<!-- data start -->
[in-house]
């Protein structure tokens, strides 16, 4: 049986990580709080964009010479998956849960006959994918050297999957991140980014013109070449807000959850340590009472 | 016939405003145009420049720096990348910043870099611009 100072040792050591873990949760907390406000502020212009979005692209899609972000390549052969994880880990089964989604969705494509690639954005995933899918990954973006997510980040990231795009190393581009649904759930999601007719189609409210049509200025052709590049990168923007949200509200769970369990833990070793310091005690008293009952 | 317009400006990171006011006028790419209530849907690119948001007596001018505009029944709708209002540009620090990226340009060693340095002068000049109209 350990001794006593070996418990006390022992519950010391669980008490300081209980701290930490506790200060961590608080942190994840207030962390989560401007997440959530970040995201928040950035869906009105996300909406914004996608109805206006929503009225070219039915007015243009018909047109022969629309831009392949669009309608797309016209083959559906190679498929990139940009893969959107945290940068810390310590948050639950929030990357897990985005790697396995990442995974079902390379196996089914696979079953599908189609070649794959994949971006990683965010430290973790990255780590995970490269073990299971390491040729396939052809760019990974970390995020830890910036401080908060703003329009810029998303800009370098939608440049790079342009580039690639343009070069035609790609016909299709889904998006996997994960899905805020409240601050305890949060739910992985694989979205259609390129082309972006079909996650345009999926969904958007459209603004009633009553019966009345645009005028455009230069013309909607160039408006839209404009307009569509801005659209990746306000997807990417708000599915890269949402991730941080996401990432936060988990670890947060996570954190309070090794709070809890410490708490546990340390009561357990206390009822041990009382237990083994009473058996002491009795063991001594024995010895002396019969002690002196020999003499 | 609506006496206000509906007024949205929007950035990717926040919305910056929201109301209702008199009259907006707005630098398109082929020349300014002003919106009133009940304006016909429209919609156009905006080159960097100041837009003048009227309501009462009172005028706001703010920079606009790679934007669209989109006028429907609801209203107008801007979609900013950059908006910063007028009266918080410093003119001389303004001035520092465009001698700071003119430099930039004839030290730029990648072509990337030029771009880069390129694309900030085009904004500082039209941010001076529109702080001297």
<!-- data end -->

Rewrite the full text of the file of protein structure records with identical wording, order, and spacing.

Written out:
[in-house]
């Protein structure tokens, strides 16, 4: 049986990580709080964009010479998956849960006959994918050297999957991140980014013109070449807000959850340590009472 | 016939405003145009420049720096990348910043870099611009 100072040792050591873990949760907390406000502020212009979005692209899609972000390549052969994880880990089964989604969705494509690639954005995933899918990954973006997510980040990231795009190393581009649904759930999601007719189609409210049509200025052709590049990168923007949200509200769970369990833990070793310091005690008293009952 | 317009400006990171006011006028790419209530849907690119948001007596001018505009029944709708209002540009620090990226340009060693340095002068000049109209 350990001794006593070996418990006390022992519950010391669980008490300081209980701290930490506790200060961590608080942190994840207030962390989560401007997440959530970040995201928040950035869906009105996300909406914004996608109805206006929503009225070219039915007015243009018909047109022969629309831009392949669009309608797309016209083959559906190679498929990139940009893969959107945290940068810390310590948050639950929030990357897990985005790697396995990442995974079902390379196996089914696979079953599908189609070649794959994949971006990683965010430290973790990255780590995970490269073990299971390491040729396939052809760019990974970390995020830890910036401080908060703003329009810029998303800009370098939608440049790079342009580039690639343009070069035609790609016909299709889904998006996997994960899905805020409240601050305890949060739910992985694989979205259609390129082309972006079909996650345009999926969904958007459209603004009633009553019966009345645009005028455009230069013309909607160039408006839209404009307009569509801005659209990746306000997807990417708000599915890269949402991730941080996401990432936060988990670890947060996570954190309070090794709070809890410490708490546990340390009561357990206390009822041990009382237990083994009473058996002491009795063991001594024995010895002396019969002690002196020999003499 | 609506006496206000509906007024949205929007950035990717926040919305910056929201109301209702008199009259907006707005630098398109082929020349300014002003919106009133009940304006016909429209919609156009905006080159960097100041837009003048009227309501009462009172005028706001703010920079606009790679934007669209989109006028429907609801209203107008801007979609900013950059908006910063007028009266918080410093003119001389303004001035520092465009001698700071003119430099930039004839030290730029990648072509990337030029771009880069390129694309900030085009904004500082039209941010001076529109702080001297």